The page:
One of those present read the agreement’s provisions aloud, but no one actually signed it. The two judges, who were present at Weinroth’s invitation, signed the meeting minutes. 

Apparently, the two sides were uncomfortable focusing on the fact that the negotiations and the meeting in the presence of the judges took place under pressure from Theophilos to obtain the recognition of the Israeli government. But the sense that there was a link between the expected appointment of the new Patriarch and the settlement agreement is reflected in testimony and the record of the court proceedings. 

For example, Yaron Elhanani, a lawyer for JNF who was present at the meeting at Weinroth’s office, said: “Let’s put it this way …. The Patriarch didn’t say it, but we reasonably thought that when the Patriarch speaks about clearing his desk regarding relations with the government and wants to settle the relations so that everything would be all right, in this matter, he also sees a benefit in advancing his appointment … and we wanted to maintain that motivation.”

Later the JNF recruited former cabinet minister Rafi Eitan of the Pensioners party, who headed the Ministerial Committee on Jerusalem and the committee that considered the Israeli government’s recognition of Theophilos. Eitan’s job was to verify that the Patriarch didn’t deny the agreement.  “Rafi Eitan is the one who can assuage the Patriarch and tell him – ‘Listen, it’s a matter of days … We’re finishing it up,” Duvdevani said in court. 

Rehavia neighborhood in Jerusalem. Credit: Emil Salman

That same December, government recognition of Theophilos’ appointment was issued. Immediately thereafter, pressure on him to sign the settlement agreement resumed. In the ensuing months, he put off signing based on a variety of explanations, and ultimately, he denied that an agreement had been reached at all.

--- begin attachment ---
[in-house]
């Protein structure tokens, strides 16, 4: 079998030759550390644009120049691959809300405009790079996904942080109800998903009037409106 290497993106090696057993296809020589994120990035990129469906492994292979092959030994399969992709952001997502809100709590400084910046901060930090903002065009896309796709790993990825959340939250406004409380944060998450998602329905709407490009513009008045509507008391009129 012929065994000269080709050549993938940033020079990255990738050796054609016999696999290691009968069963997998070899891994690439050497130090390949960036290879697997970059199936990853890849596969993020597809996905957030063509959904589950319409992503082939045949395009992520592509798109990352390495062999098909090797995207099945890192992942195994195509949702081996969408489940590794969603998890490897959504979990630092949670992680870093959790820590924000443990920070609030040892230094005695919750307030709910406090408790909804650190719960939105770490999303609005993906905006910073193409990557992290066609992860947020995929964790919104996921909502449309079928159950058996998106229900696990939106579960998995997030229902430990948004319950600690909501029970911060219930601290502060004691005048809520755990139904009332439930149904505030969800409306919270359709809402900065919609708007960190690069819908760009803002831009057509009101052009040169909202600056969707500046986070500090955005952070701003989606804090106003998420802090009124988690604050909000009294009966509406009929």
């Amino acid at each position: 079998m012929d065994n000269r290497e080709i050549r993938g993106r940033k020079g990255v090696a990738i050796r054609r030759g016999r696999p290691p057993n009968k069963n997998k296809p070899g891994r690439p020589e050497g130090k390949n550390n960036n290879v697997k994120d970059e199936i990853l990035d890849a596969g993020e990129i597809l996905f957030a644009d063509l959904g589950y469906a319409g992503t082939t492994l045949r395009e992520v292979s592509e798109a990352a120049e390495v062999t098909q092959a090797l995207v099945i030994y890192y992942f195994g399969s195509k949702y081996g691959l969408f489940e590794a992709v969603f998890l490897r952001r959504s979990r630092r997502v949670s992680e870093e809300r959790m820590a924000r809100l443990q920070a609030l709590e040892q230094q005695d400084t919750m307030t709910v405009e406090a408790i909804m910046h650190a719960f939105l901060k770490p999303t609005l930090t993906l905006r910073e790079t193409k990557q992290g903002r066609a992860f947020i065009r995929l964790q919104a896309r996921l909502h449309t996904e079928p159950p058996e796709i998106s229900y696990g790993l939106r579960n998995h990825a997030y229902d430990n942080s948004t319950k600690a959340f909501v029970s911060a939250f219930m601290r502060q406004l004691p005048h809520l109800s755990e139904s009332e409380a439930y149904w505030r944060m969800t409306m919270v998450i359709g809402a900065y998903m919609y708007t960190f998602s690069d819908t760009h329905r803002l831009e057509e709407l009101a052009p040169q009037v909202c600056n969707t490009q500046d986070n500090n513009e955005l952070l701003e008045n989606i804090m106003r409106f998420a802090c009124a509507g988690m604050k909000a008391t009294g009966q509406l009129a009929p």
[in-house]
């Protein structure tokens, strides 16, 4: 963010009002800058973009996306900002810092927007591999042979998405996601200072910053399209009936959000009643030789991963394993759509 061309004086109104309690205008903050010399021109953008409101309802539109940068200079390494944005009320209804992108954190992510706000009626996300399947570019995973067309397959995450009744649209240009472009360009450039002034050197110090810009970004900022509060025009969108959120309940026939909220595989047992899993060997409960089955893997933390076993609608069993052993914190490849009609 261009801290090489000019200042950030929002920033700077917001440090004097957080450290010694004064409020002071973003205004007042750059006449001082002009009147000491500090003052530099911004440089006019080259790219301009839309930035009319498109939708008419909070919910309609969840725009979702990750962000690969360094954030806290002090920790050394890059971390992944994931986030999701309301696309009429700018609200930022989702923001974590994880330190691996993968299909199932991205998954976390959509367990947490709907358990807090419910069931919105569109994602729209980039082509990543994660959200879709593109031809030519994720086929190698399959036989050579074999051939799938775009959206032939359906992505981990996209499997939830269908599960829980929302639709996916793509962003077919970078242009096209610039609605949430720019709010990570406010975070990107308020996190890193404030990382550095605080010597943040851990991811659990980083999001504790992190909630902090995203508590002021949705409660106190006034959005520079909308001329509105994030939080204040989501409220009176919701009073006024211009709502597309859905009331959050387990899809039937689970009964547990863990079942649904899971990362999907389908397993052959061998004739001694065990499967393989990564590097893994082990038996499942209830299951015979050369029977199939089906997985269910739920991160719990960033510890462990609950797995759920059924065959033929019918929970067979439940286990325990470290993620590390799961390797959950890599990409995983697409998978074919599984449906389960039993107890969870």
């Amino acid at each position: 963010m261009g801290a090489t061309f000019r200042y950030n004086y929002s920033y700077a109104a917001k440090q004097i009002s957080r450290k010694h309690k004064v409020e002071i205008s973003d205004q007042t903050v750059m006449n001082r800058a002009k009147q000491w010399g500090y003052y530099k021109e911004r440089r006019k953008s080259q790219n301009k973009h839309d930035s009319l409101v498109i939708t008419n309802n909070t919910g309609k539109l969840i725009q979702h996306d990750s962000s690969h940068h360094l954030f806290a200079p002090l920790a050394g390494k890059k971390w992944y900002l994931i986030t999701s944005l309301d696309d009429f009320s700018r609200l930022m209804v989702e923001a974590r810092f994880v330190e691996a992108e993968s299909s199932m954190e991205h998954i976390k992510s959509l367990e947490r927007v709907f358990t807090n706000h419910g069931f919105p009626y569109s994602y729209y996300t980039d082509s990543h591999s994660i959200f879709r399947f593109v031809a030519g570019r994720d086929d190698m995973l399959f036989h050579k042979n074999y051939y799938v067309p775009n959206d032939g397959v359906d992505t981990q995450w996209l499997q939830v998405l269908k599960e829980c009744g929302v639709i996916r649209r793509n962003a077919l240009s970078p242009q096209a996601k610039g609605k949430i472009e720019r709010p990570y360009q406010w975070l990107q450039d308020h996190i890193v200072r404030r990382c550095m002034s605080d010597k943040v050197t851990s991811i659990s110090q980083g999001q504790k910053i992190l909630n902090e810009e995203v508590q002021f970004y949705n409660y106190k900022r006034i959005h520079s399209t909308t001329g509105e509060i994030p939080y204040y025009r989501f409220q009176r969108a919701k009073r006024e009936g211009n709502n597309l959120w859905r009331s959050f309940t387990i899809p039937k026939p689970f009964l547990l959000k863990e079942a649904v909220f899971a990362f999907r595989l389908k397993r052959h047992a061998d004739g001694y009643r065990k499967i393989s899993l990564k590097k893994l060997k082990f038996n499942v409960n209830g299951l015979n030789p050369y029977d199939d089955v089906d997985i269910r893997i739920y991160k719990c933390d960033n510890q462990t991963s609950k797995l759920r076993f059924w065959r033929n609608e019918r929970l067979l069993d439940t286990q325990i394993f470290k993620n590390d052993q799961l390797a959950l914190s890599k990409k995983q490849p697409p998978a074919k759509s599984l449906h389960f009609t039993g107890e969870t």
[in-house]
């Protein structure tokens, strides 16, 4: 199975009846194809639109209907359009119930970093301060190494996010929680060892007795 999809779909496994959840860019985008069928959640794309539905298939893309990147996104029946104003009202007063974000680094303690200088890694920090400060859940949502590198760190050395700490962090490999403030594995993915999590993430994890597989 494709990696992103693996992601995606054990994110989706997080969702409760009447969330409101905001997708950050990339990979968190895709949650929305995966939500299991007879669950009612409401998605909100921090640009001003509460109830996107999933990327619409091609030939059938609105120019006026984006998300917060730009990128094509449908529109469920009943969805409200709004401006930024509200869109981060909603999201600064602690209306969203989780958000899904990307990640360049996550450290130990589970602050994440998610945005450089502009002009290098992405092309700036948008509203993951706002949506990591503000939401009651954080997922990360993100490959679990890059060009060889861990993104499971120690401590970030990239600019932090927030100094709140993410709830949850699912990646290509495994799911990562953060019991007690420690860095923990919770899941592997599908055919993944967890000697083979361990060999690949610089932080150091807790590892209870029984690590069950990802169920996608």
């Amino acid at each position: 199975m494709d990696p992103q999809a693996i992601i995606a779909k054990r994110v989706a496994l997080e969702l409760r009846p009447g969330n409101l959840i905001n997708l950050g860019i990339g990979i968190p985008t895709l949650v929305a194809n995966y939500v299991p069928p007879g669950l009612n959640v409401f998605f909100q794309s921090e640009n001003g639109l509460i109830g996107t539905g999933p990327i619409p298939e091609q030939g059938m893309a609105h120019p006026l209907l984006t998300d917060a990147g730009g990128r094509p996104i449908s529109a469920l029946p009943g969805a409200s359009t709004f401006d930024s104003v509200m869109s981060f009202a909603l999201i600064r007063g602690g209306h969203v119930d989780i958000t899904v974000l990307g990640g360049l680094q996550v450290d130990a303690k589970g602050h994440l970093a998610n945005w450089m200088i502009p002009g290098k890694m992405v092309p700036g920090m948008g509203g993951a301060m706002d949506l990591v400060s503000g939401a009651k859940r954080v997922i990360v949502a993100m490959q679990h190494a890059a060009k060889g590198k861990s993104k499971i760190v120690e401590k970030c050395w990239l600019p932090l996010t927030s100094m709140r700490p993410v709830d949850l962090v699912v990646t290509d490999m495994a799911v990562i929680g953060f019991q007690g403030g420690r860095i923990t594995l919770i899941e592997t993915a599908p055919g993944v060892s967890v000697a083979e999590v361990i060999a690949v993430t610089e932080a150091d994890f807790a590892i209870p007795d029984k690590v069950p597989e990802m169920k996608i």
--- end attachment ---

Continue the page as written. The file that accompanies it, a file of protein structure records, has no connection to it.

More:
In his court decision, Judge Bar-Am barely related to the issue of alleged extortion. The decision focused on contract law and ruled that the Patriarchate’s decision not to sign the agreement amounted to unfairly terminating the negotiations. The judge accepted the JNF’s lawyers’ position that the talks had “crossed the point of no return” and that by exchanging drafts and attending the meeting at Weinroth’s office where the agreement was read, the Patriarch’s actions were the equivalent of his signature. 

But Yair Assael, one of the lawyers who represented the Patriarchate, was scathing in his description of the conduct of the JNF and the government, noting in part that the amount the JNF was to receive in the settlement, $13 million, was  the total amount that it lost in the earlier scam. JNF had paid $20 million, but the police had recovered $7 million of it. 

Assael also took the late Jacob Weinroth to task, accusing him in a court filing of pursuing and perhaps even initiating a settlement described as “the Christians making up for what the Jews stole.” Assael called the settlement amount a ransom paid to free prisoners, saying that the prisoners were the allegedly stolen land. 

He also raised other arguments that the court rejected relating to the Patriarch’s alleged consent to the agreement, pointing out in part that the agreement itself stated that it was not binding without a signature and the consent of the church’s synod.

Never in Israel had a court required a party to an unsigned agreement to pay tens of millions of shekels, the church’s lawyer claimed. 

The settlement proceeds would not be paid by the Patriarchate in any event. Instead, they would be paid by Nayot-Komemiyut, a company that purchased the church land in another controversial transaction in 2016. But in the view of the church and many Jerusalem Christians, the court’s decision is another in a series of unfair actions taken against the Christian community in the city. They see it as nothing less than sophisticated extortion perpetrated by the government and the JNF against the most important religious leader in the city. 

The Patriarch, whose church intends to appeal the ruling, issued a declaration to demonstrate the injustice that he thought was done to the church. “By comparison, take, for example, a case in which an attempt is made to fraudulently steal land owned by a Jewish community in any country in Europe – and that that same community was defrauded and never agreed to sell its land and also never received any payment,” Theophilos stated. 

“Now let’s assume that this same Jewish community is required by the authorities to pay them a sum of money to make up for the sum that the government lost in the case in which land was stolen by thieves. One can only imagine what the stance of the Foreign Ministry, the judiciary, and the public in Israel would be in such a situation,” he said.